Mayra Linares 34, is hoping to follow in her father, Guillermo Linares’s, footsteps, running in Thursday's Democratic Primary to take over his 72nd Assembly district seat, as he runs for state Senate.
Her top challenger is Gabriela Rosa, who is also running under the wing of an elder statesman, State Sen. Adriano Espaillat, who is now locked in a brutal campaign with Linares Sr. to defend his seat.
For Mayra Linares, politics is in the blood.
“I always knew it was something I wanted to do,” she told DNAinfo.com New York.
She began her political career at age 5 handing out fliers at PTA meetings.
“I would be so discouraged when they wouldn’t take them,” she said.
She landed her first job at the age of 15 on one of Rep. Charlie Rangel's campaigns, and was elected to the Democratic County Committee at the age of 18. After college, she spent eight years working at a non-profit before launching her own government and community affairs consulting business. Then, last year, she was appointed by Gov. Andrew Cuomo as a special assistant — a dream job, she said.
Then, suddenly, the unexpected: Spurred by new Congressional district lines that made Latinos a majority, Espaillat announced that he would make a run for Rangel’s Congressional seat. That opened the door for her father, Guillermo, to run for Espaillat’s seat, leaving his Assembly slot up for grabs.
“I was like, 'Now? OK,'” said Linares, speaking shortly after she announced her plans to run. “It happening now was a surprise.”
(Espaillat wound up losing to Rangel in the Congressional race, which is why he is now back running for reelection in the state Senate.)
Two months later, Linares said the experience has been exhilarating. Speaking to voters, she stresses her deep roots in the neighborhood, her leadership experience, and her focus on the issues she says matter most to voters: affordable housing, small businesses and education.
"Every day that goes by, I get more and more motivated,” she said, speaking outside the 190th Street A train station as she greeted voters Wednesday morning on their way to work.
Her chief opponent, Rosa, 45, is also well-known in the district, having worked the past 12 years in the office of Assemblyman Denny Farrell, helping solve constituents' problems. She began her political career years before becoming an American citizen, serving first as a City Council staffer and then moving to the state legislature.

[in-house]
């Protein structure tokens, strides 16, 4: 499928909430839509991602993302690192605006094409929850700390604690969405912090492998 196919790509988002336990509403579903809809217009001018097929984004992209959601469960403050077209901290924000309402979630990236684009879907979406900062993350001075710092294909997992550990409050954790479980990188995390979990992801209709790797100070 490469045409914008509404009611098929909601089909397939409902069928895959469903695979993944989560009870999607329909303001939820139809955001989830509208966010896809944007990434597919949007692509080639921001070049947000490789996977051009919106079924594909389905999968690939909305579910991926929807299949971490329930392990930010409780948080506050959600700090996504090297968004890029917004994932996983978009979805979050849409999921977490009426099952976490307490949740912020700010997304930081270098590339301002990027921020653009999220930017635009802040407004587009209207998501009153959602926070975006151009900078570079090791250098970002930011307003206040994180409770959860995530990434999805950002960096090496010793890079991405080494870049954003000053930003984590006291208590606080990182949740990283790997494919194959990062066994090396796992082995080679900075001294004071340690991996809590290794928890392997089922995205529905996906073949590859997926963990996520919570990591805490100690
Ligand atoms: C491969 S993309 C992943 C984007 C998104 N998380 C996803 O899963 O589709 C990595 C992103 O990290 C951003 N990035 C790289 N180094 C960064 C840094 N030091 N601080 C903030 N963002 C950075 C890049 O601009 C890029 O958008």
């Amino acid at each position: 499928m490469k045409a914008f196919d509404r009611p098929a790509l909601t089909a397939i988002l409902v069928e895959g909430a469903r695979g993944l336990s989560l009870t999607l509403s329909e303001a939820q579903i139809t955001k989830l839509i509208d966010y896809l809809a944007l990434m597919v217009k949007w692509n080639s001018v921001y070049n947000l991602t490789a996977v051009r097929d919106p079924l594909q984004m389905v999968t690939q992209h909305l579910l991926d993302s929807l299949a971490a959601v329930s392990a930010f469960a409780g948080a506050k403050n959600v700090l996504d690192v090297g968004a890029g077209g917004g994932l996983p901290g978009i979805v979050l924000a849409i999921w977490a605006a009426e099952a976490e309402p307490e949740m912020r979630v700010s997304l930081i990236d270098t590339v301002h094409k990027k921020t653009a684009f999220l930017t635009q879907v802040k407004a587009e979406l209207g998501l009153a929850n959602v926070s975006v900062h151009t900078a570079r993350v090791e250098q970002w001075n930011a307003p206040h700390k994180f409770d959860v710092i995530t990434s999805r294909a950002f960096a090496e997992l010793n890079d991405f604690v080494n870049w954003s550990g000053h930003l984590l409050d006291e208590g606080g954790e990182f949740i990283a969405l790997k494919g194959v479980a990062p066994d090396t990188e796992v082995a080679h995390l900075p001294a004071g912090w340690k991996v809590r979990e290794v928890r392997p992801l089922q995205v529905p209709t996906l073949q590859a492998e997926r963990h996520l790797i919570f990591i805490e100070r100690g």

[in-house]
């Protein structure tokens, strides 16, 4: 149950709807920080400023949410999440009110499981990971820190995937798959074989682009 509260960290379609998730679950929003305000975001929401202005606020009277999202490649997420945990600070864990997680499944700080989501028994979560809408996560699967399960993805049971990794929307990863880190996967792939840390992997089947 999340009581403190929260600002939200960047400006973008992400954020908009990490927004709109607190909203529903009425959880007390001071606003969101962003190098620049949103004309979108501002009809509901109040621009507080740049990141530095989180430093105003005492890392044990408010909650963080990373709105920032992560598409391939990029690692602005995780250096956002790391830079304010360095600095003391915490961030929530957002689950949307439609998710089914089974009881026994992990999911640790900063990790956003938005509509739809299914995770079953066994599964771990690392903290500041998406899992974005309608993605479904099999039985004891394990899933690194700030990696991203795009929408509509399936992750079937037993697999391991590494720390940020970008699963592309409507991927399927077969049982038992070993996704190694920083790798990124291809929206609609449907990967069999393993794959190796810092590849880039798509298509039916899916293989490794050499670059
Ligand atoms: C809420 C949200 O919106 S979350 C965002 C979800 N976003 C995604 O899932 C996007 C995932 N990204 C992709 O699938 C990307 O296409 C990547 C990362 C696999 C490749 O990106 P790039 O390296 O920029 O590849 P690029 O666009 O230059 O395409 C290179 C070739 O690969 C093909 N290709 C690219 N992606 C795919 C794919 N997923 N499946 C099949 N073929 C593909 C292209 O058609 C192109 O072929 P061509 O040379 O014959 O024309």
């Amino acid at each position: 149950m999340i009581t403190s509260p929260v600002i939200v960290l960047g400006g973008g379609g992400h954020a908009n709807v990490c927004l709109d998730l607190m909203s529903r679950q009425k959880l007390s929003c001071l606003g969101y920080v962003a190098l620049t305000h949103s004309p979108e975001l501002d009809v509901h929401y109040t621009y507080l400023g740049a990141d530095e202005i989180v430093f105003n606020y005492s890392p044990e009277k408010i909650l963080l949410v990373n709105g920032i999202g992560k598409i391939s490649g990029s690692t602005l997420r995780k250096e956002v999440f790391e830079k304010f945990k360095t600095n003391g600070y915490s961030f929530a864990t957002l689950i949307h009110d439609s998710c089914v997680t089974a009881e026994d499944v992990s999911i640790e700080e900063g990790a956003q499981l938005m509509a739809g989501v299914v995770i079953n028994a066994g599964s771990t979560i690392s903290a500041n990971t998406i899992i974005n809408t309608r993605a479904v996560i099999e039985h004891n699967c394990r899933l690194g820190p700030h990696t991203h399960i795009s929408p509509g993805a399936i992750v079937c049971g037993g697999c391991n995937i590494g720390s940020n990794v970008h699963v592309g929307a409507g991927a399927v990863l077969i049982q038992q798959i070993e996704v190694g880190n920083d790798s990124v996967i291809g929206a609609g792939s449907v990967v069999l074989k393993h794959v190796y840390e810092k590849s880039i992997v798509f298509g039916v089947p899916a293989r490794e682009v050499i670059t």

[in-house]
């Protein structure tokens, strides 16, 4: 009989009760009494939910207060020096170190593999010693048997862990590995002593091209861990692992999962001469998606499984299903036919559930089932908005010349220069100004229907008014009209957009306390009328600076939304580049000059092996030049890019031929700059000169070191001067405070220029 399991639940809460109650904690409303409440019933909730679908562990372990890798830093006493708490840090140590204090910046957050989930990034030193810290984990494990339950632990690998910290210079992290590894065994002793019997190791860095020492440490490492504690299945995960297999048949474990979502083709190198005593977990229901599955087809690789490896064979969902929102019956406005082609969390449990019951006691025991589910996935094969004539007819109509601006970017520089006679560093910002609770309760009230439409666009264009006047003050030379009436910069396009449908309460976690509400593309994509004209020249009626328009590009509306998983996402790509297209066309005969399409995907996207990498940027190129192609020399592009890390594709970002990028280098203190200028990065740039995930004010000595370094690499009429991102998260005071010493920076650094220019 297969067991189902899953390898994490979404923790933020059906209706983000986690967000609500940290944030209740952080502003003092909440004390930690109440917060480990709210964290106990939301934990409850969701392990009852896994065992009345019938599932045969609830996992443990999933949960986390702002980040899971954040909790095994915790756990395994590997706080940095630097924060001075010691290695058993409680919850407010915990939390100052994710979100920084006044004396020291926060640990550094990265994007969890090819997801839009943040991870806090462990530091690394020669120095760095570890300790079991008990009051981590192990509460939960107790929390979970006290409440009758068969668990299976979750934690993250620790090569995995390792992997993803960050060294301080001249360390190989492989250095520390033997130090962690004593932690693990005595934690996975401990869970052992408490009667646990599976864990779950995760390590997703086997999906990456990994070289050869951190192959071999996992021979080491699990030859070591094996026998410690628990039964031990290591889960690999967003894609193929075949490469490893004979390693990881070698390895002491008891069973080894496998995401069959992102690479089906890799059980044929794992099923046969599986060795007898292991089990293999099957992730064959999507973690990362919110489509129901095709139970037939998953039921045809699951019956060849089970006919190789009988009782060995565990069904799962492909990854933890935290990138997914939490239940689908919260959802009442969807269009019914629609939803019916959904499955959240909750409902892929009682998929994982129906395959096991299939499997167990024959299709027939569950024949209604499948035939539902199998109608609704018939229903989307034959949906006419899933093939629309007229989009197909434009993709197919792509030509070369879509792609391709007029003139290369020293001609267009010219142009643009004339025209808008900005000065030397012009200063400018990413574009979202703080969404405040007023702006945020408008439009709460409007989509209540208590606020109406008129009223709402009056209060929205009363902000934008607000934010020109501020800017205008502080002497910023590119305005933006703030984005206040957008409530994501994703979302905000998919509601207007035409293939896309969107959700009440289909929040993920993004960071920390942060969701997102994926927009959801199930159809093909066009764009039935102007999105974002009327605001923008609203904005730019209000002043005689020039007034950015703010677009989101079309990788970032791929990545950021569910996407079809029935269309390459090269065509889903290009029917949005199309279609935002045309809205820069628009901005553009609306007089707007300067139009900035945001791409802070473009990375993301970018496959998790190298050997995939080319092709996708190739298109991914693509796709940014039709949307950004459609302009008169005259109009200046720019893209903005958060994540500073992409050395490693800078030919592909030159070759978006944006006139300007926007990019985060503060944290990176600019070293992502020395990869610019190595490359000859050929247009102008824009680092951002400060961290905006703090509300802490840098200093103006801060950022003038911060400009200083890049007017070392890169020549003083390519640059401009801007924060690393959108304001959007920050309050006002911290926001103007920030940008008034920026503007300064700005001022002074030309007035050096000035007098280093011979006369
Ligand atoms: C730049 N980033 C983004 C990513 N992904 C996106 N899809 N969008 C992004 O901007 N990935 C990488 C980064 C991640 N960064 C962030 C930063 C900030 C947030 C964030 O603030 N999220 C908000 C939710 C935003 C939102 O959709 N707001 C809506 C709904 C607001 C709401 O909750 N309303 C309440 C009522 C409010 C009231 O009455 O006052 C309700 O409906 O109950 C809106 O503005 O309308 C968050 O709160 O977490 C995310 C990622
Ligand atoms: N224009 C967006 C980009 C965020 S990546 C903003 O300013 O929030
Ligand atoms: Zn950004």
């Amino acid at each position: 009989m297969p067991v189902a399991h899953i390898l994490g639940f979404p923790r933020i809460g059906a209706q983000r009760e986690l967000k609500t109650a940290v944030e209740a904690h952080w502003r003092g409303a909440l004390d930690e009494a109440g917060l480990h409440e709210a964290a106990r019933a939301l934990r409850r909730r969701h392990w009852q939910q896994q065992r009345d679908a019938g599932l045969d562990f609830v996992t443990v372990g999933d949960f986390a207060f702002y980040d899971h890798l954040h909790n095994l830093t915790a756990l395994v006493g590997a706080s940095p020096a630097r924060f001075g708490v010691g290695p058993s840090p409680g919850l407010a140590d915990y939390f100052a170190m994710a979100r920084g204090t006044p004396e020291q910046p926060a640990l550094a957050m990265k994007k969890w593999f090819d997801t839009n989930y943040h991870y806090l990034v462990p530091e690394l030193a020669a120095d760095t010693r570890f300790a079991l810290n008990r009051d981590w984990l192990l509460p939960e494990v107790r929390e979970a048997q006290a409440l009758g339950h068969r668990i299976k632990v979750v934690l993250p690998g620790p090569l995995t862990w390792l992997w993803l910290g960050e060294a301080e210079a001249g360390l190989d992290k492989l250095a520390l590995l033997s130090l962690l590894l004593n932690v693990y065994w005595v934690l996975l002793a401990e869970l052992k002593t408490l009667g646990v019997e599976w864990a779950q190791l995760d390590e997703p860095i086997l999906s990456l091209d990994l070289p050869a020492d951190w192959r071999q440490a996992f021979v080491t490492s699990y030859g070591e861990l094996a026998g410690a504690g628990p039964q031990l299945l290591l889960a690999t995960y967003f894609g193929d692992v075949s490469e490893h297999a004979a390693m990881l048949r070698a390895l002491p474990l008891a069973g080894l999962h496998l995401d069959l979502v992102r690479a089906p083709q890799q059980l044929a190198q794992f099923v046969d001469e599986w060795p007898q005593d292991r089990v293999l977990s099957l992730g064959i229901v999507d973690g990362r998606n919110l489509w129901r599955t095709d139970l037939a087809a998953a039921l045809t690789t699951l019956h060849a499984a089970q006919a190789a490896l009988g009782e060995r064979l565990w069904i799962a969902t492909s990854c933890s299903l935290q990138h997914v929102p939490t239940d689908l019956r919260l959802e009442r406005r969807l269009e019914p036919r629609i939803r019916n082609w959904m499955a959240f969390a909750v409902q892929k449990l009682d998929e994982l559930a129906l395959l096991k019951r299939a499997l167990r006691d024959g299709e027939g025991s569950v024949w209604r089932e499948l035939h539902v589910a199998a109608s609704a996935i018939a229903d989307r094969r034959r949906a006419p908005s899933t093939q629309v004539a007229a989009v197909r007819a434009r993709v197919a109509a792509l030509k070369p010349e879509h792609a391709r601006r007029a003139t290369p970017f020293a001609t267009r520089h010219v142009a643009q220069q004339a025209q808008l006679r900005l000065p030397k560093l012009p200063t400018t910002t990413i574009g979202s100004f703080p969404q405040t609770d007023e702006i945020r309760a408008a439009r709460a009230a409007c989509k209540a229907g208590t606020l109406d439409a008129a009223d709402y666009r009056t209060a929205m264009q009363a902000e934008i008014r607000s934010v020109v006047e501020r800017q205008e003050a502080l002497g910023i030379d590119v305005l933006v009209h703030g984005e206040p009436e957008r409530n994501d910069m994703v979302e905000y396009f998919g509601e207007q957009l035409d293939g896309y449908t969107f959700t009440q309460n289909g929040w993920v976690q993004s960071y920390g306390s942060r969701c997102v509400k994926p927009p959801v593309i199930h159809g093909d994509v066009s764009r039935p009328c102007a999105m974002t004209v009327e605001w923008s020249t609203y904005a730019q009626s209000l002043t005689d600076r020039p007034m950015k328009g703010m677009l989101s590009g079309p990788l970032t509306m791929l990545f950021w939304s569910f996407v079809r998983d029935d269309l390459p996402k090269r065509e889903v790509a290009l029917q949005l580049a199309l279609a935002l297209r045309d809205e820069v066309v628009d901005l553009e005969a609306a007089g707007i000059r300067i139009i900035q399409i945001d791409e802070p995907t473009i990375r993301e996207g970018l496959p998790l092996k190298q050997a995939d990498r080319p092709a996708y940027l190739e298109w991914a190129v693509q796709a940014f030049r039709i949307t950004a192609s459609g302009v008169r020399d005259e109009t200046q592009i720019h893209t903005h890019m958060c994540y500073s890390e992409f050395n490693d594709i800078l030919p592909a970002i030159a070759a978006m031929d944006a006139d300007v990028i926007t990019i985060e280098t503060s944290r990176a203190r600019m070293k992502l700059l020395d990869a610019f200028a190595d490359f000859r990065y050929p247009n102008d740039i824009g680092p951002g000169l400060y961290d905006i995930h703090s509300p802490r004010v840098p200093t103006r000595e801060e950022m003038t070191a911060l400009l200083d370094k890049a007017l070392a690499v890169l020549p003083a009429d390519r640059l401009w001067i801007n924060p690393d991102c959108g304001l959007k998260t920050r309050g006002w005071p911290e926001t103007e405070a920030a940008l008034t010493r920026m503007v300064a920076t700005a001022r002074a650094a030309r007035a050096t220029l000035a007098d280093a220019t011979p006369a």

Rosa said, for her, the No. 1 issue in the district is affordable housing, followed closely by the challenges facing small business owners. She said her experiences also give her a unique understanding of the struggles residents face.
“I think I am more than ready, not only because of the time that I've been working in the same body that I want to be part of, but also my experience as an immigrant, as a mother, as a woman,” she said, while on her way to P.S. 98 Wednesday afternoon.
As an immigrant from the Dominican Republic, Rosa would become the first Dominican-American woman elected to the Assembly.
"Girls will see me as a role model,” she said, stressing the need to put a woman office. “We need a woman’s balance."
But both women have also had to navigate the challenges of being a female candidate in a neighborhood where men have historically dominated elections.
Linares, for instance, was campaigning Wednesday when she was confronted by an angry voter who accused her of relying on her good looks instead of running a substantive campaign.
“It’s offensive that somebody would try to play with people who say, “Ooh, I want to look like her, she’s so pretty,'” said the woman, 54, who gave her name at Liz Jenny, referring to campaign mailers that included numerous photographs of Linares and her 7-year-old daughter.
Linares — dressed in a knee-length orange dress and navy blazer, with impeccable makeup and perfect hair — calmly tried to convince the woman she was more than a pretty face.
"I think my candidacy has a lot more than a glossy photo,” she said. "Although it looks like I don't have brains, I do.”
Another issue is the relationship between Linares and her father, who have faced criticism for attempting to forge a political dynasty uptown.
“I think that there is a great discontent in the neighborhood with the way he has handled this,” Espaillat said during a debate this week, calling the move "outrageous."
Rosa echoed the frustration, accusing Linares of being handed her father's seat.
“I consider myself a grown woman, and I am so proud that nobody has handed out anything to me,” she said.
Mayra, however, insisted she’s running on her own terms.
"No one’s gift wrapping anything," she said, pointing to the weeks she's spent campaigning non-stop. "We've worked really hard to have separate campaigns."
Still, she said it would be "a dream" to serve by her father's side.
"At the end of the day, we're in solidarity, doing it together," she said.
Two other candidates are also vying for the seat: Ruben Vargas and Melanie Hidalgo, who has worked as a tax auditor and for the United Nations.